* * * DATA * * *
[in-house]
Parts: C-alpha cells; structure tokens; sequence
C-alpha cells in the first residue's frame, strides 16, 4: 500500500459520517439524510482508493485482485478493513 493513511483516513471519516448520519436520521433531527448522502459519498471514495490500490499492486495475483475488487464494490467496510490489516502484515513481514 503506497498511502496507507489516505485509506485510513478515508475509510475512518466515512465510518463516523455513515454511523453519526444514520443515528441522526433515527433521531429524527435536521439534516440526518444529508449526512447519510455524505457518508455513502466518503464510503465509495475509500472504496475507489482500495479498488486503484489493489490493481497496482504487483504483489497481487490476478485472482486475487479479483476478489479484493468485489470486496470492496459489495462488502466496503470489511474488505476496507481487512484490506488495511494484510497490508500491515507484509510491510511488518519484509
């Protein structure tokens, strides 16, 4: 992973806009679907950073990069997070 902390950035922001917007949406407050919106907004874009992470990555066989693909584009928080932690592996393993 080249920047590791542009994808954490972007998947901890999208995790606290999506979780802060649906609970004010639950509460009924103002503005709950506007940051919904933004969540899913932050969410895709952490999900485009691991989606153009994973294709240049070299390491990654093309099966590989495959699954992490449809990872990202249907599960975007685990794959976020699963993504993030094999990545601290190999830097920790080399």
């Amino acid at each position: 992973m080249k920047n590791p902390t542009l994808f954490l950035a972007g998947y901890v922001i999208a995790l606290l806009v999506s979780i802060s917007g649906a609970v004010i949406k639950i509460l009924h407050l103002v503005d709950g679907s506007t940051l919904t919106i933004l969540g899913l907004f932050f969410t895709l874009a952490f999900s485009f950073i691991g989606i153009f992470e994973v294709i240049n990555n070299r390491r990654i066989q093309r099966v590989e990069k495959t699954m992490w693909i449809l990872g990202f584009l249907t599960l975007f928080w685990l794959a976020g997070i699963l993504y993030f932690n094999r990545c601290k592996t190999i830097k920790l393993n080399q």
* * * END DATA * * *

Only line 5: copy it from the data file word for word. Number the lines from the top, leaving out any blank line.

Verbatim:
């Amino acid at each position: 992973m080249k920047n590791p902390t542009l994808f954490l950035a972007g998947y901890v922001i999208a995790l606290l806009v999506s979780i802060s917007g649906a609970v004010i949406k639950i509460l009924h407050l103002v503005d709950g679907s506007t940051l919904t919106i933004l969540g899913l907004f932050f969410t895709l874009a952490f999900s485009f950073i691991g989606i153009f992470e994973v294709i240049n990555n070299r390491r990654i066989q093309r099966v590989e990069k495959t699954m992490w693909i449809l990872g990202f584009l249907t599960l975007f928080w685990l794959a976020g997070i699963l993504y993030f932690n094999r990545c601290k592996t190999i830097k920790l393993n080399q």